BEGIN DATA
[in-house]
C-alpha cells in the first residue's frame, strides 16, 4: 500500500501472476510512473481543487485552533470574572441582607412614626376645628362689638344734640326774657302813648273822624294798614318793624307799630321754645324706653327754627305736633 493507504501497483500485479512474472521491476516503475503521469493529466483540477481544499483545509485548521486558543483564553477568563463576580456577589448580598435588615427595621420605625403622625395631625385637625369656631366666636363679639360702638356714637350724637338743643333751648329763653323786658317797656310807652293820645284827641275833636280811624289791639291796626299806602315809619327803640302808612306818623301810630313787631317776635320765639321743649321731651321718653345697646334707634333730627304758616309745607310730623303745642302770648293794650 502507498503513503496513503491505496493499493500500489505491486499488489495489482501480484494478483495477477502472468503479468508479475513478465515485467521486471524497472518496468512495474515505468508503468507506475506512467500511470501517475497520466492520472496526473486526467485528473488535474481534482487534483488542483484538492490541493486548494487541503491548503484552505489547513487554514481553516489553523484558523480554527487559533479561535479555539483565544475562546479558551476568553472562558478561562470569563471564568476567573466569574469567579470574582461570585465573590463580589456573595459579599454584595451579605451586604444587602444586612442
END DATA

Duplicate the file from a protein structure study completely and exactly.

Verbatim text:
[in-house]
C-alpha cells in the first residue's frame, strides 16, 4: 500500500501472476510512473481543487485552533470574572441582607412614626376645628362689638344734640326774657302813648273822624294798614318793624307799630321754645324706653327754627305736633 493507504501497483500485479512474472521491476516503475503521469493529466483540477481544499483545509485548521486558543483564553477568563463576580456577589448580598435588615427595621420605625403622625395631625385637625369656631366666636363679639360702638356714637350724637338743643333751648329763653323786658317797656310807652293820645284827641275833636280811624289791639291796626299806602315809619327803640302808612306818623301810630313787631317776635320765639321743649321731651321718653345697646334707634333730627304758616309745607310730623303745642302770648293794650 502507498503513503496513503491505496493499493500500489505491486499488489495489482501480484494478483495477477502472468503479468508479475513478465515485467521486471524497472518496468512495474515505468508503468507506475506512467500511470501517475497520466492520472496526473486526467485528473488535474481534482487534483488542483484538492490541493486548494487541503491548503484552505489547513487554514481553516489553523484558523480554527487559533479561535479555539483565544475562546479558551476568553472562558478561562470569563471564568476567573466569574469567579470574582461570585465573590463580589456573595459579599454584595451579605451586604444587602444586612442